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The heart of your pet’s health

CardiologyHeart disease is common among pets, especially as they become older. That’s why routine wellness checks are important—and why we offer the services of a specialist in veterinary cardiology.

If we detect an abnormal heart rhythm or blood flow when we listen to your pet’s heart, or if your pet has symptoms like coughing, labored breathing, lethargy or weakness, tests such as an electrocardiogram (EKG) or echocardiogram can often give us more information to make a diagnosis. Cecilia Helinsky, DVM, a veterinary cardiologist, regularly visits our clinic to perform these diagnostic tests and treat our patients.

Heart problems in pets include:

  • Arrhythmias
  • Chronic valvular disease
  • Congestive heart failure
  • Dilated cardiomyopathy
  • Feline cardiomyopathy
  • Heart murmurs
  • Heartworm

What to expect

We may recommend specialized testing in conjunction with X-rays, blood tests and other diagnostic tools.

An electrocardiogram is a painless, non-invasive technology that monitors your pet’s heart rhythm and electrical impulses. We attach a series of electrodes to your pet’s chest. The EKG records your pet’s heartbeats on a graph, which we can review to pinpoint abnormalities. The test takes only a few minutes and requires no sedation, so your pet can go home afterward.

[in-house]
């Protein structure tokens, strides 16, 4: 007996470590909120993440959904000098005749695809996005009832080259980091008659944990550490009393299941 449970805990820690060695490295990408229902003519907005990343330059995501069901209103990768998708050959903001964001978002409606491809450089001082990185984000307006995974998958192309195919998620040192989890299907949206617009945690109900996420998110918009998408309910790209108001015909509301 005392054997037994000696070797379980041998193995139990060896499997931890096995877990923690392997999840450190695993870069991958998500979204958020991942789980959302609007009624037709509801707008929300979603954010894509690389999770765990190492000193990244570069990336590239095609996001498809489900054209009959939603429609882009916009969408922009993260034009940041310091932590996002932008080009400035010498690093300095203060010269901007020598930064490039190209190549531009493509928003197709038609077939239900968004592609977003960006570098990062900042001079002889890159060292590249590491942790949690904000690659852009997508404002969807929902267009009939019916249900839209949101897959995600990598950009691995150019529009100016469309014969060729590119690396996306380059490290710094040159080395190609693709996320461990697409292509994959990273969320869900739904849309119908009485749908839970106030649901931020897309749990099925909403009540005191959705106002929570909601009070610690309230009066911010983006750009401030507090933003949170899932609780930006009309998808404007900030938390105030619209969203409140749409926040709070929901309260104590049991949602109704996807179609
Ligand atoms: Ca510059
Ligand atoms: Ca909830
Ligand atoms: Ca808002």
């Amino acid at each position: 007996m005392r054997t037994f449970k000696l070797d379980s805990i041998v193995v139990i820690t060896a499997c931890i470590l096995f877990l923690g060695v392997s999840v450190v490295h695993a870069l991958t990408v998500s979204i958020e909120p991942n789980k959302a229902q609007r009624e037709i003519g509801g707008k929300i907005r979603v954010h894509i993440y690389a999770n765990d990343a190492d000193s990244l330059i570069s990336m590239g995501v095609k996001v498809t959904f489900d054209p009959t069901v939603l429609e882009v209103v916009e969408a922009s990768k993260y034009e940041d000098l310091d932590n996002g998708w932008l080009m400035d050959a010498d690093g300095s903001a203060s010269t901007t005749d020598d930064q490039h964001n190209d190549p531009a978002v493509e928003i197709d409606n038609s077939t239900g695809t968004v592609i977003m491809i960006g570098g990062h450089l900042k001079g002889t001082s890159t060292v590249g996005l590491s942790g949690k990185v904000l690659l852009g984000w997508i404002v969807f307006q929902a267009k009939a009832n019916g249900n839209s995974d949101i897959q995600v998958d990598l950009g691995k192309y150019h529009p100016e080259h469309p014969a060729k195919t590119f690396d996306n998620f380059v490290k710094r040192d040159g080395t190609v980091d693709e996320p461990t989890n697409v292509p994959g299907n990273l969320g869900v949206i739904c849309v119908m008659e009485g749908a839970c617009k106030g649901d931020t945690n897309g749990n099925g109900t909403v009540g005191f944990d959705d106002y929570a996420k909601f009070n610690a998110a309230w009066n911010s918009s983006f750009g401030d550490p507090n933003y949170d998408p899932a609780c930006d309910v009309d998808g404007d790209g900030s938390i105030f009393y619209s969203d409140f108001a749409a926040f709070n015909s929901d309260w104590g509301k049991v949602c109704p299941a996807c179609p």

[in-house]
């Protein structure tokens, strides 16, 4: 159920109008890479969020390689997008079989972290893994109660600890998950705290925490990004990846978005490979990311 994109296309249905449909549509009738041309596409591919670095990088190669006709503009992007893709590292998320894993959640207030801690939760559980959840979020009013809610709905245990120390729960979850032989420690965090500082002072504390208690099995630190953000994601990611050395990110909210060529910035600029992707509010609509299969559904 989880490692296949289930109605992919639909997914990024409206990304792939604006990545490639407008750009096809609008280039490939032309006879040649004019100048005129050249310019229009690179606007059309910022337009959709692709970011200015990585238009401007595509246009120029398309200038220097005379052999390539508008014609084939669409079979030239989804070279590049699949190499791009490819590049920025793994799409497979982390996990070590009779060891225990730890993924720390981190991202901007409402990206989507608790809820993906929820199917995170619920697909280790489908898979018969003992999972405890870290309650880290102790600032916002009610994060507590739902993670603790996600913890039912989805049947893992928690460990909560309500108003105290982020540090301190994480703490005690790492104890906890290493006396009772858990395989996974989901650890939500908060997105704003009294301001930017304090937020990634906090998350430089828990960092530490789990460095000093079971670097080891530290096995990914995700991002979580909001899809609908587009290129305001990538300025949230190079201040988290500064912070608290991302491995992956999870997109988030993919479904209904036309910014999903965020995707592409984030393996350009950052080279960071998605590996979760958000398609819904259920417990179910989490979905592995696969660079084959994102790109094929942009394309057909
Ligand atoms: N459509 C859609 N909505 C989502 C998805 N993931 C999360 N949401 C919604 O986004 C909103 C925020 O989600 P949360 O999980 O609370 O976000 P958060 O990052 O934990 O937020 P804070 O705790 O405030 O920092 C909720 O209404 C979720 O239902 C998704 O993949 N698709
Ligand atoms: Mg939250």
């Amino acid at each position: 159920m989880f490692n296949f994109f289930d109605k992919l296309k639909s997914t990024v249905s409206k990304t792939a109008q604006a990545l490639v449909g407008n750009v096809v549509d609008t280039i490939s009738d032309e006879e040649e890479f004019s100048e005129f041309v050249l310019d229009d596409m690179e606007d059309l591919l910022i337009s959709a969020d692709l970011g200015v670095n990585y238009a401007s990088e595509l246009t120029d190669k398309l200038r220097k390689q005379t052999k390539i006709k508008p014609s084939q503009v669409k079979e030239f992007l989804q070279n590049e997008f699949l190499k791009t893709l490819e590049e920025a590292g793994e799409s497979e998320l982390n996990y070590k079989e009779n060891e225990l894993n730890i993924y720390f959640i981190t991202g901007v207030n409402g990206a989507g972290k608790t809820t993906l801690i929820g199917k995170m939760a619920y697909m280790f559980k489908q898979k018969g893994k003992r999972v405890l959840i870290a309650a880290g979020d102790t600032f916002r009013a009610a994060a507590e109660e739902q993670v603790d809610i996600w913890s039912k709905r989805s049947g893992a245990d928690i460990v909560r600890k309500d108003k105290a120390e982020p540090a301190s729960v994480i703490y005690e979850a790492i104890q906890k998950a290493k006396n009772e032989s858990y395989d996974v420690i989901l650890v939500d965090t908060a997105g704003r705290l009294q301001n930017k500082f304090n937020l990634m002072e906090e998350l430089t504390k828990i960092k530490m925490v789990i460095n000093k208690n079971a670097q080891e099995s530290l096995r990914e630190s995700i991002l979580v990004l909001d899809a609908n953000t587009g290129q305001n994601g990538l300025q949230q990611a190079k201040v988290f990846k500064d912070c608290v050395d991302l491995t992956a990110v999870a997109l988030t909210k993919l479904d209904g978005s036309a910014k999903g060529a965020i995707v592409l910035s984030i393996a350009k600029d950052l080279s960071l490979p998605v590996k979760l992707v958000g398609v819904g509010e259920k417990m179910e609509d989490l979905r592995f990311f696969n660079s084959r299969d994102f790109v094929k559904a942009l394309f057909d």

An echocardiogram is an ultrasound of the heart. This painless, non-invasive technology uses sound waves to generate a three-dimensional image that lets us see inside the heart to evaluate the valves and other heart structures. For this test, we may shave a portion of the coat on your pet’s chest. We will rub a wand covered with conductive gel over the area we want to examine. The digital image appears on the monitor as we move the wand and is also stored to memory for later review.

Based on test findings, we will recommend a treatment protocol for your pet’s particular problem. Once your pet has been diagnosed with a cardiac condition, it is best to have him or her re-evaluated regularly—usually every three to six months. We will also teach you what to look for in case your pet experiences a sudden worsening of his or her condition. If you recognize signs of a cardiac crisis, call our office immediately. If our office is not open, please take your pet to the nearest 24-hour emergency facility.

24-hour veterinary emergency facilities

Veterinary Specialty and Emergency Center (VSEC)
301 Veterans Hwy., Levittown, Pa.; 215-750-7884
1114 S. Front St., Philadelphia, Pa. 267-800-1950

Center for Animal Referral and Emergency Services
2010 Cabot Blvd. West, Langhorne, Pa.; 215-750-2774


map 401 Huntingdon Pike,
Rockledge, PA 19046
215-379-1675 (fax)
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We accept Care Credit Patient Payment Plans.


Monday 9:00 am – 7:00 pm
Tuesday 9:00 am – 8:00 pm
Wednesday 9:00 am – 8:00 pm
Thursday 9:00 am – 7:00 pm
Friday 9:00 am – 6:00 pm
Saturday 8:30 am – 12:00 pm
Sunday Closed

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